- Huerga, Manuel
- (1957- )Manuel Huerga came to film after developing a career as a designer and in alternative visual arts. In the 1970s, he worked on experimental shorts, and in the 1980s, he went on to direct the video department of the Miró Foundation in Barcelona, working on some avant-garde television experiences. The most important of these was Gaudí (1989), a mock documentary on the famous Catalan architect. He made a name as the director and coordinator for the opening and closing ceremonies of the 1992 Olympics in Barcelona. His first film, Antártida (Antarctica, 1995), evidenced a strong personality and an original outlook. It was a road movie about two heroin addicts that made use of a number of experimental devices and a bold approach to images.More than 10 years passed before he tackled his second feature. Salvador (2006) was based on the life story of one of the last men executed by Francisco Franco's government. Again, he used a series of distancing editing devices and resorted to different textures to provide a vivid picture of complex, violent times, and as a way to reflect the ambiguities of memories.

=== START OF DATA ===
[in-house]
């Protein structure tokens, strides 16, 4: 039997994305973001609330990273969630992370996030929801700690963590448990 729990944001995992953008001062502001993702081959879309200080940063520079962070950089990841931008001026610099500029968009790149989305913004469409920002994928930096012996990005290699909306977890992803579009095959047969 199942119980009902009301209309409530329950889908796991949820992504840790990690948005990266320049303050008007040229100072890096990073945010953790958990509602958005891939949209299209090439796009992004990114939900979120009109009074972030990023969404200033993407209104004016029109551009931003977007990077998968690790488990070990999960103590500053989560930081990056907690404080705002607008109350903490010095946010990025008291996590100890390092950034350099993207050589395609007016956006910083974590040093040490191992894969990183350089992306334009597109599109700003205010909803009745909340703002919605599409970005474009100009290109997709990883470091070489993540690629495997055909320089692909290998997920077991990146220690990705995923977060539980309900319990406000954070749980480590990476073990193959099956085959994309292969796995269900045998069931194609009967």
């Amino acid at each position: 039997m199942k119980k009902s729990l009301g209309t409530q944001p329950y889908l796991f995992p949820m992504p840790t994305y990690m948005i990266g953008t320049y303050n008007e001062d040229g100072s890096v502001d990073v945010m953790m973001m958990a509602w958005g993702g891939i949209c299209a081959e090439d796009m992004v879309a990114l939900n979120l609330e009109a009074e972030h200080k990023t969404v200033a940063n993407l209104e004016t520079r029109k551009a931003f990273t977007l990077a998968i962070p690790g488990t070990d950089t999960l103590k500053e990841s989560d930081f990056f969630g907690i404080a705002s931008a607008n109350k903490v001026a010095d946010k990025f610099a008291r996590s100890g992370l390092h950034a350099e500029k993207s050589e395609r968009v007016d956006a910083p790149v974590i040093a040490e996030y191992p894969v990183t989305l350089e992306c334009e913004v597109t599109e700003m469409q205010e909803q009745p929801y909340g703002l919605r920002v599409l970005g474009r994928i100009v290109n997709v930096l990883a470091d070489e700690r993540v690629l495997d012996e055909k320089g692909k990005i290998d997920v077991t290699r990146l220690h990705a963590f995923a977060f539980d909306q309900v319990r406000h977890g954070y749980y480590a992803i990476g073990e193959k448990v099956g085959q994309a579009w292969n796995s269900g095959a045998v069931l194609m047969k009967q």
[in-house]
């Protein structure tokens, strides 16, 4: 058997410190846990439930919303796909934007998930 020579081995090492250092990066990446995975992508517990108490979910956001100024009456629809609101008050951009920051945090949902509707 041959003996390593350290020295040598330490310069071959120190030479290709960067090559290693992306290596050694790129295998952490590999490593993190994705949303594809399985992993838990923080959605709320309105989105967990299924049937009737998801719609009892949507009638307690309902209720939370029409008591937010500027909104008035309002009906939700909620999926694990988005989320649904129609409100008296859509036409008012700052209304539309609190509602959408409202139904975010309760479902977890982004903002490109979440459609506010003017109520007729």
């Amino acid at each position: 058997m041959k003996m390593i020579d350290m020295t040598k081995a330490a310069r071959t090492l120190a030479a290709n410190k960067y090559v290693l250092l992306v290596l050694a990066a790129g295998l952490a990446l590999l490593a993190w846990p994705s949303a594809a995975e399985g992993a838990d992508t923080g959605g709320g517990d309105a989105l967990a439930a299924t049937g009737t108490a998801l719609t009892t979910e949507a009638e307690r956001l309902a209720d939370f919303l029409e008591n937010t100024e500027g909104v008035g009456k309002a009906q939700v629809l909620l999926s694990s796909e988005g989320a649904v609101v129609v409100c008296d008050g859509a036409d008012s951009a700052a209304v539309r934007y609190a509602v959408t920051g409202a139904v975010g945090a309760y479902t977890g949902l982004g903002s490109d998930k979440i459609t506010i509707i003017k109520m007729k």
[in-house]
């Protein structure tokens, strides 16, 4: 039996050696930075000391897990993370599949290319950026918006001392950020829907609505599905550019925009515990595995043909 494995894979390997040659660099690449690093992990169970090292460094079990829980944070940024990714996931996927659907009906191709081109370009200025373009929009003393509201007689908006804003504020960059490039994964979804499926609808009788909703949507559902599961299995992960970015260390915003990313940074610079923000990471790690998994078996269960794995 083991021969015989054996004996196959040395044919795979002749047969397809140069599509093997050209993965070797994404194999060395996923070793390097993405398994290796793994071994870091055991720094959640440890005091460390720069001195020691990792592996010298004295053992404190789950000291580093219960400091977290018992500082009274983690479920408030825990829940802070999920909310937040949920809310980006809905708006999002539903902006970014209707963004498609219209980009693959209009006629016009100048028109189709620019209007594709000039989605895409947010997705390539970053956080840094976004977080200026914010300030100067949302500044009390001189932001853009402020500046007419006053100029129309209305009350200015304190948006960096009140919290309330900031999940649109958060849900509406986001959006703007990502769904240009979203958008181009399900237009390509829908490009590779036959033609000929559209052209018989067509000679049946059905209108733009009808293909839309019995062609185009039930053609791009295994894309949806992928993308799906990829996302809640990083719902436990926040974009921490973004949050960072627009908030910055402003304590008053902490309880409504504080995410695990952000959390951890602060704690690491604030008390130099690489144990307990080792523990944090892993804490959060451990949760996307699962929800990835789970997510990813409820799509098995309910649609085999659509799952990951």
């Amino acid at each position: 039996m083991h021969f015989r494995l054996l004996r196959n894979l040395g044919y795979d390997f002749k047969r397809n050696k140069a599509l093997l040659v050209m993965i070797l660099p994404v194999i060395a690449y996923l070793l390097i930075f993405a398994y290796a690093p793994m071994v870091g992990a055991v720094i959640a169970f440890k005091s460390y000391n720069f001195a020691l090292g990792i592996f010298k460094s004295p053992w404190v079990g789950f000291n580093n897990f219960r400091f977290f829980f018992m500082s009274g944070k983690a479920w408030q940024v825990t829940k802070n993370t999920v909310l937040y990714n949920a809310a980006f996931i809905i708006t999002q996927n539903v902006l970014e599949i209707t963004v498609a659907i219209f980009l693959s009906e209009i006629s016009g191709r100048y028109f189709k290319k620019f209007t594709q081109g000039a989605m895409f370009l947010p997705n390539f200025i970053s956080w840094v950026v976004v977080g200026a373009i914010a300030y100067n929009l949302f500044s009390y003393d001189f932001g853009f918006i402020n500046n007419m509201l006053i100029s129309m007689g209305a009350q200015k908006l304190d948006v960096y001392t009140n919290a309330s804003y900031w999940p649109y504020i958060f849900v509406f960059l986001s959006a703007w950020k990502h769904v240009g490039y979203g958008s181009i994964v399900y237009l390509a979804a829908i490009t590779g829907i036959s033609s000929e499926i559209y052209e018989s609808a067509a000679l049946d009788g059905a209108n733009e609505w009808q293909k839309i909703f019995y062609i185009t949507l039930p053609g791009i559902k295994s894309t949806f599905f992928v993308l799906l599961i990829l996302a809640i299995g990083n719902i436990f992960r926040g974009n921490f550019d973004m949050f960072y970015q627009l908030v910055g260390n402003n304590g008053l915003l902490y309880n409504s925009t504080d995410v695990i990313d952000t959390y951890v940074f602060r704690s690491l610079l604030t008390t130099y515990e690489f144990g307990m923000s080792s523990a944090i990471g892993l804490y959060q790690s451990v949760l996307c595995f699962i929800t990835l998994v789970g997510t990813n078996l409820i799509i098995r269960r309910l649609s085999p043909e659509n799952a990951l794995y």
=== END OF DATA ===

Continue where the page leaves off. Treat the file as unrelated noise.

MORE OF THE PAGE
Historical dictionary of Spanish cinema. Alberto Mira. 2010.